Book Reviews of Killing Miss Kitty and Other Sins

Killing Miss Kitty and Other Sins
Killing Miss Kitty and Other Sins
Author: Marion Dane Bauer
ISBN-13: 9780618690008
ISBN-10: 061869000X
Publication Date: 5/21/2007
Pages: 176
Reading Level: Young Adult
Rating:
  • Currently 3.8/5 Stars.
 2

3.8 stars, based on 2 ratings
Publisher: Clarion Books
Book Type: Hardcover
Reviews: Amazon | Write a Review

2 Book Reviews submitted by our Members...sorted by voted most helpful

reviewed Killing Miss Kitty and Other Sins on + 7145 more book reviews
Reviewed by Natalie Tsang for TeensReadToo.com

You would think that reading about other people's sins wouldn't be much fun, but Marion Dane Bauer's KILLING MISS KITTY AND OTHER SINS is a surprisingly pleasant and quick read. Set in the 1950s, we follow Claire, a young girl growing up in a small town in Illinois, through five stories spread out over about five years.

One of my few complaints is that at only 167 pages, including the foreword and afterword, the book is much too short. The five stories offer just a glimpse of Claire, a thoughtful but woefully awkward girl. I think that the author is great at illustrating Claire's charmingly adolescent need to define who she is yet her inability and lack of desire to understand anyone else. Only belatedly and temporarily does Claire see beyond her own little world. It's refreshing that Marion Dane Bauer's characters consistently put self-preservation before doing the right thing but have enough of a conscience to feel guilty, at least briefly, each time.

My favorite story is KILLING MISS KITTY. It will be hard for me to tell what's so great about this story without giving away the plot. This is the only story that is centered around family. This is also one of Claire's most imagined stories because she isn't actually a witness to a lot of the events that she recounts. It's ironic that the story in which her mother and her brother become most life-like is also the least "true." Because Claire is not there, it gives her enough objectivity to see her mother and brother as people instead of obstacles and the occasional aid.

KILLING MISS KITTY AND OTHER SINS is definitely not a novel, but the five stories are so interrelated that calling it an anthology or a short story collection would be a betrayal of its cohesive nature. Sometimes it seems as if the contents are lifted from the pages of Claire's journal. A journal that is both extremely private yet also begging to be read and understood.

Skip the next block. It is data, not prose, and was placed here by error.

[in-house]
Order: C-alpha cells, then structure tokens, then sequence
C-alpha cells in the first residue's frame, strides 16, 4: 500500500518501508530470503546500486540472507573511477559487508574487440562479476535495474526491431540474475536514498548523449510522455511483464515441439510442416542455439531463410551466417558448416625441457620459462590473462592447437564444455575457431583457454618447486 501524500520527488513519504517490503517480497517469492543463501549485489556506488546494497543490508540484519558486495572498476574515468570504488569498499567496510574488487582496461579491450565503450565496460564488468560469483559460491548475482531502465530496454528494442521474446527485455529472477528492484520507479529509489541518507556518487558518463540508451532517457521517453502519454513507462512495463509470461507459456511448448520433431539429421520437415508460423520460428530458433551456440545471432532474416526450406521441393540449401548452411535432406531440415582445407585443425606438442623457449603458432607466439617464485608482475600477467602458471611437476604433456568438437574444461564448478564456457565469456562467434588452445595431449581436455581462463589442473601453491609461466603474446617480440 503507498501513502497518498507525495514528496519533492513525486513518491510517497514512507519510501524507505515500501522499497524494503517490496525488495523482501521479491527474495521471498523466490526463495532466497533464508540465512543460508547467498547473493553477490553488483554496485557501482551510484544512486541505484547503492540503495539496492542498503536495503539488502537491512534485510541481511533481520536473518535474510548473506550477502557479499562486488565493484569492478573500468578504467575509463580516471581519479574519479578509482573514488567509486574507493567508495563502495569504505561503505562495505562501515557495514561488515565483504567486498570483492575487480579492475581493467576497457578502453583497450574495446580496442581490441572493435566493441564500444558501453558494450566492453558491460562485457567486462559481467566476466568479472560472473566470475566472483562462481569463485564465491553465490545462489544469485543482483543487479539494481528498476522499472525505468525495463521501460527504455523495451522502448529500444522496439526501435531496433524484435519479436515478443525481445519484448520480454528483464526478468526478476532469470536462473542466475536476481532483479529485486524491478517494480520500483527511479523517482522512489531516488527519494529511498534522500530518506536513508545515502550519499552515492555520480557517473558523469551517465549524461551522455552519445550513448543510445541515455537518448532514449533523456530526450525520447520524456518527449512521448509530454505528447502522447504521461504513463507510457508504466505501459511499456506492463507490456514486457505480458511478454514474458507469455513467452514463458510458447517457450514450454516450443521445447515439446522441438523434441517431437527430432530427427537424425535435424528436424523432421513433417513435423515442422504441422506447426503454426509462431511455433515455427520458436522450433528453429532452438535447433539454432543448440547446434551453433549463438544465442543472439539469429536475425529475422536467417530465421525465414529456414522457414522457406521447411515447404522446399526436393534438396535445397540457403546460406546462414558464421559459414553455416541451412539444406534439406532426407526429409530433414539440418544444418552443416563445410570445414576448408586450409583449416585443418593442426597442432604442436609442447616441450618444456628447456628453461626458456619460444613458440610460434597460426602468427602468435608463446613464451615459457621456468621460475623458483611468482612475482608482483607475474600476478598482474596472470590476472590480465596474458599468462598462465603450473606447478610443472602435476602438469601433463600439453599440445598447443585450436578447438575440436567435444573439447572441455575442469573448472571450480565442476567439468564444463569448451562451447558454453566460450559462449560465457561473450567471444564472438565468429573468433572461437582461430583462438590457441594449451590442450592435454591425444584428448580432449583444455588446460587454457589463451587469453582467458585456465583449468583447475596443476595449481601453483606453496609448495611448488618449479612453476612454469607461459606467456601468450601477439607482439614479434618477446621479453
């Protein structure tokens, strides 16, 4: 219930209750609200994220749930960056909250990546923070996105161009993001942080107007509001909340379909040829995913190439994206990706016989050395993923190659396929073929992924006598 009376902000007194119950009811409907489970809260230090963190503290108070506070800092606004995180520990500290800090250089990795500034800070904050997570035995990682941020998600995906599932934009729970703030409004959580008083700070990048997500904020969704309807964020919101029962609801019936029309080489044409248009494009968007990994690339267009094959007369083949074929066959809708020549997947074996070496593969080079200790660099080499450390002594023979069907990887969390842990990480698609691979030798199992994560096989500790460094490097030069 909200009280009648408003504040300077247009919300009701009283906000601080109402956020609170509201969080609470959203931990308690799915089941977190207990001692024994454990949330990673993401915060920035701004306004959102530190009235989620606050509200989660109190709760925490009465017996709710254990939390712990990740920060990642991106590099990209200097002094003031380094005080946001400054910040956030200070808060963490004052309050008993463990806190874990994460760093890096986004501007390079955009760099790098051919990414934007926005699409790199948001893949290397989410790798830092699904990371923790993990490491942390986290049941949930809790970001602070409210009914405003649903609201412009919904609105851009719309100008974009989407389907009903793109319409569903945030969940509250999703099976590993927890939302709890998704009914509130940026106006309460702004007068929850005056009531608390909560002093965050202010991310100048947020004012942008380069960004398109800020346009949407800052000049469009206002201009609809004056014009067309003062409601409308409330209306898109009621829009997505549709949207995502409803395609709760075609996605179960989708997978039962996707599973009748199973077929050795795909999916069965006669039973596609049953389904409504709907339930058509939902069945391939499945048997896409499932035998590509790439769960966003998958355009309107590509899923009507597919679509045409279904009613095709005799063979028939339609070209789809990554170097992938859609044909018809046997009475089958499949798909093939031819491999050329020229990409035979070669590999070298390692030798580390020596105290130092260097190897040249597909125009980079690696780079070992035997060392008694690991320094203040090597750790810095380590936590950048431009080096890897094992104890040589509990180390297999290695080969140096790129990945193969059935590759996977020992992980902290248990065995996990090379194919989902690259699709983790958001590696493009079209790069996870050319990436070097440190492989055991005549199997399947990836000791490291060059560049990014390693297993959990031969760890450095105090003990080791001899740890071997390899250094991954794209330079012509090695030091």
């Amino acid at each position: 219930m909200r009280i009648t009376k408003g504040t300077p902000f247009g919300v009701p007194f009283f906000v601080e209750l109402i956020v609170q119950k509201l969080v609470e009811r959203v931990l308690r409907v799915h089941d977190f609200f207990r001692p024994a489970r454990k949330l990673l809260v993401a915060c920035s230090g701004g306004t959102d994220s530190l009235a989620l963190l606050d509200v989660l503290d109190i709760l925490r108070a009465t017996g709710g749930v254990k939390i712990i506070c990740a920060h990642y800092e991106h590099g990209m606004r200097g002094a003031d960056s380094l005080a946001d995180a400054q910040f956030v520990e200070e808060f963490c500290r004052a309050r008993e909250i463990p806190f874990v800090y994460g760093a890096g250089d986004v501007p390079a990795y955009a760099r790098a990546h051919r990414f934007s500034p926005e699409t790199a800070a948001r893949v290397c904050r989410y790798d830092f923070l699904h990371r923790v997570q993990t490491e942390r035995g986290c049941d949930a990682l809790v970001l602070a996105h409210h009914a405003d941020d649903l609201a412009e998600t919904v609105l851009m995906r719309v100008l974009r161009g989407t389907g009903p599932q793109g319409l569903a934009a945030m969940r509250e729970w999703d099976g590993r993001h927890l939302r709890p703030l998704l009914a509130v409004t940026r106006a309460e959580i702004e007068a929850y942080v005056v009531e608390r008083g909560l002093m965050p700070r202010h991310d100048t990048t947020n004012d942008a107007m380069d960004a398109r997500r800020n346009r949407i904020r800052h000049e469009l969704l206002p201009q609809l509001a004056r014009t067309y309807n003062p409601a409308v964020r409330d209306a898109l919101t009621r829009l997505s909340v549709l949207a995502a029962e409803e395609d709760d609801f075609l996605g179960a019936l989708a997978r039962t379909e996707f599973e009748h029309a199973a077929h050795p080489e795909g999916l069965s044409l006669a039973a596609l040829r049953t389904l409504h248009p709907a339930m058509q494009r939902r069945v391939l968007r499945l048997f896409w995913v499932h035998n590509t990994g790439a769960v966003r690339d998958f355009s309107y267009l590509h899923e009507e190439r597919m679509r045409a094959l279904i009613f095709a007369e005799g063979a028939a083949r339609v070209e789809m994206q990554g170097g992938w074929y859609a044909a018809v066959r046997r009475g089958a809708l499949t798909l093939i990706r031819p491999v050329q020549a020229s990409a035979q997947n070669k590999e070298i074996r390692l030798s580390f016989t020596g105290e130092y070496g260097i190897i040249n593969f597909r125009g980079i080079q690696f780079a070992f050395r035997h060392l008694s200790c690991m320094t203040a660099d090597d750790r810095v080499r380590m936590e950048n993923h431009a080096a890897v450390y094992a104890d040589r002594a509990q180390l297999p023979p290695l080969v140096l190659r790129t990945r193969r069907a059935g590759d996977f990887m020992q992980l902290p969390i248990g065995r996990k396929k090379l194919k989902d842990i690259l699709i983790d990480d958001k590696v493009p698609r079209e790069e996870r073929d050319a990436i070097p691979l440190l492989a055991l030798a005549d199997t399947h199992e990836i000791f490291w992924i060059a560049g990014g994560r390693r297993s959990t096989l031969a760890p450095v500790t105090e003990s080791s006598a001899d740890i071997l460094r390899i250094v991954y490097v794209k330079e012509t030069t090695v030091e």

Overall, Bauer paints a convincing portrait of adolescence that doesn't illuminate but points out and occasionally pokes fun at the trials and tribulations in the inevitable stumble towards growing up.
reviewed Killing Miss Kitty and Other Sins on + 7145 more book reviews
Reviewed by Natalie Tsang for TeensReadToo.com

You would think that reading about other people's sins wouldn't be much fun, but Marion Dane Bauer's KILLING MISS KITTY AND OTHER SINS is a surprisingly pleasant and quick read. Set in the 1950s, we follow Claire, a young girl growing up in a small town in Illinois, through five stories spread out over about five years.

One of my few complaints is that at only 167 pages, including the foreword and afterword, the book is much too short. The five stories offer just a glimpse of Claire, a thoughtful but woefully awkward girl. I think that the author is great at illustrating Claire's charmingly adolescent need to define who she is yet her inability and lack of desire to understand anyone else. Only belatedly and temporarily does Claire see beyond her own little world. It's refreshing that Marion Dane Bauer's characters consistently put self-preservation before doing the right thing but have enough of a conscience to feel guilty, at least briefly, each time.

My favorite story is KILLING MISS KITTY. It will be hard for me to tell what's so great about this story without giving away the plot. This is the only story that is centered around family. This is also one of Claire's most imagined stories because she isn't actually a witness to a lot of the events that she recounts. It's ironic that the story in which her mother and her brother become most life-like is also the least "true." Because Claire is not there, it gives her enough objectivity to see her mother and brother as people instead of obstacles and the occasional aid.

KILLING MISS KITTY AND OTHER SINS is definitely not a novel, but the five stories are so interrelated that calling it an anthology or a short story collection would be a betrayal of its cohesive nature. Sometimes it seems as if the contents are lifted from the pages of Claire's journal. A journal that is both extremely private yet also begging to be read and understood.

Overall, Bauer paints a convincing portrait of adolescence that doesn't illuminate but points out and occasionally pokes fun at the trials and tribulations in the inevitable stumble towards growing up.